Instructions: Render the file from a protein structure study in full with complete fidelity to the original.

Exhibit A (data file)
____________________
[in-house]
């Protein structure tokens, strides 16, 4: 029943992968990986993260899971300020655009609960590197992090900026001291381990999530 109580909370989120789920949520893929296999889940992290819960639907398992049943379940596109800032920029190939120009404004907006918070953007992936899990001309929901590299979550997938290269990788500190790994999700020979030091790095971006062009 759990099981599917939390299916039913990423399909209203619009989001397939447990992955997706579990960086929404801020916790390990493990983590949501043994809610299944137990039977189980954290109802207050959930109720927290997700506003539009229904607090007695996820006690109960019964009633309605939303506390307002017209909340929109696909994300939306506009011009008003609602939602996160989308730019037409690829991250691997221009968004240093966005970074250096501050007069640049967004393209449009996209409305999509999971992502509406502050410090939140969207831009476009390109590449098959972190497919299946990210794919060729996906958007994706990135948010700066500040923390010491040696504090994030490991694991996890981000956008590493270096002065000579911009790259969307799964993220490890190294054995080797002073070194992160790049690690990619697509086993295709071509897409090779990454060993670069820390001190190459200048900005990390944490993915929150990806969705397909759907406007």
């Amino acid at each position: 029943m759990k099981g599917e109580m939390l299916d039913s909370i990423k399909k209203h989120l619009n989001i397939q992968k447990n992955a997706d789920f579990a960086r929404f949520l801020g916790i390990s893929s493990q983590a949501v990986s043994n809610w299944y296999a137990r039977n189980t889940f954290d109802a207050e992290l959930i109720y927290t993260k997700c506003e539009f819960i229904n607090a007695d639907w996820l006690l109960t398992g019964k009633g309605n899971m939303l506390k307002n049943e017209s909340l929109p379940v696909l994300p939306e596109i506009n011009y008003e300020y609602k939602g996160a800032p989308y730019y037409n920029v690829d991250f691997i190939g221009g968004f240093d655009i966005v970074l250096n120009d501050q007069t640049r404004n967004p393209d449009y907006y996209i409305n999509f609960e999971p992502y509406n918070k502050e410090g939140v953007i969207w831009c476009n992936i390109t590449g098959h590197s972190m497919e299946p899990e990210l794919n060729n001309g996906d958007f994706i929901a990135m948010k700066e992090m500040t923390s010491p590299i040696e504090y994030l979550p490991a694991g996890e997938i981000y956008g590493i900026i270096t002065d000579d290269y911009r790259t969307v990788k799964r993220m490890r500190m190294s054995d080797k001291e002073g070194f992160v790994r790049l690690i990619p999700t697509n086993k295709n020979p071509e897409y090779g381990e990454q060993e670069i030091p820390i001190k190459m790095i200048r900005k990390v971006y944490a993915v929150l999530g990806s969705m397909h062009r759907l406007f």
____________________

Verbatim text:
[in-house]
């Protein structure tokens, strides 16, 4: 029943992968990986993260899971300020655009609960590197992090900026001291381990999530 109580909370989120789920949520893929296999889940992290819960639907398992049943379940596109800032920029190939120009404004907006918070953007992936899990001309929901590299979550997938290269990788500190790994999700020979030091790095971006062009 759990099981599917939390299916039913990423399909209203619009989001397939447990992955997706579990960086929404801020916790390990493990983590949501043994809610299944137990039977189980954290109802207050959930109720927290997700506003539009229904607090007695996820006690109960019964009633309605939303506390307002017209909340929109696909994300939306506009011009008003609602939602996160989308730019037409690829991250691997221009968004240093966005970074250096501050007069640049967004393209449009996209409305999509999971992502509406502050410090939140969207831009476009390109590449098959972190497919299946990210794919060729996906958007994706990135948010700066500040923390010491040696504090994030490991694991996890981000956008590493270096002065000579911009790259969307799964993220490890190294054995080797002073070194992160790049690690990619697509086993295709071509897409090779990454060993670069820390001190190459200048900005990390944490993915929150990806969705397909759907406007």
């Amino acid at each position: 029943m759990k099981g599917e109580m939390l299916d039913s909370i990423k399909k209203h989120l619009n989001i397939q992968k447990n992955a997706d789920f579990a960086r929404f949520l801020g916790i390990s893929s493990q983590a949501v990986s043994n809610w299944y296999a137990r039977n189980t889940f954290d109802a207050e992290l959930i109720y927290t993260k997700c506003e539009f819960i229904n607090a007695d639907w996820l006690l109960t398992g019964k009633g309605n899971m939303l506390k307002n049943e017209s909340l929109p379940v696909l994300p939306e596109i506009n011009y008003e300020y609602k939602g996160a800032p989308y730019y037409n920029v690829d991250f691997i190939g221009g968004f240093d655009i966005v970074l250096n120009d501050q007069t640049r404004n967004p393209d449009y907006y996209i409305n999509f609960e999971p992502y509406n918070k502050e410090g939140v953007i969207w831009c476009n992936i390109t590449g098959h590197s972190m497919e299946p899990e990210l794919n060729n001309g996906d958007f994706i929901a990135m948010k700066e992090m500040t923390s010491p590299i040696e504090y994030l979550p490991a694991g996890e997938i981000y956008g590493i900026i270096t002065d000579d290269y911009r790259t969307v990788k799964r993220m490890r500190m190294s054995d080797k001291e002073g070194f992160v790994r790049l690690i990619p999700t697509n086993k295709n020979p071509e897409y090779g381990e990454q060993e670069i030091p820390i001190k190459m790095i200048r900005k990390v971006y944490a993915v929150l999530g990806s969705m397909h062009r759907l406007f």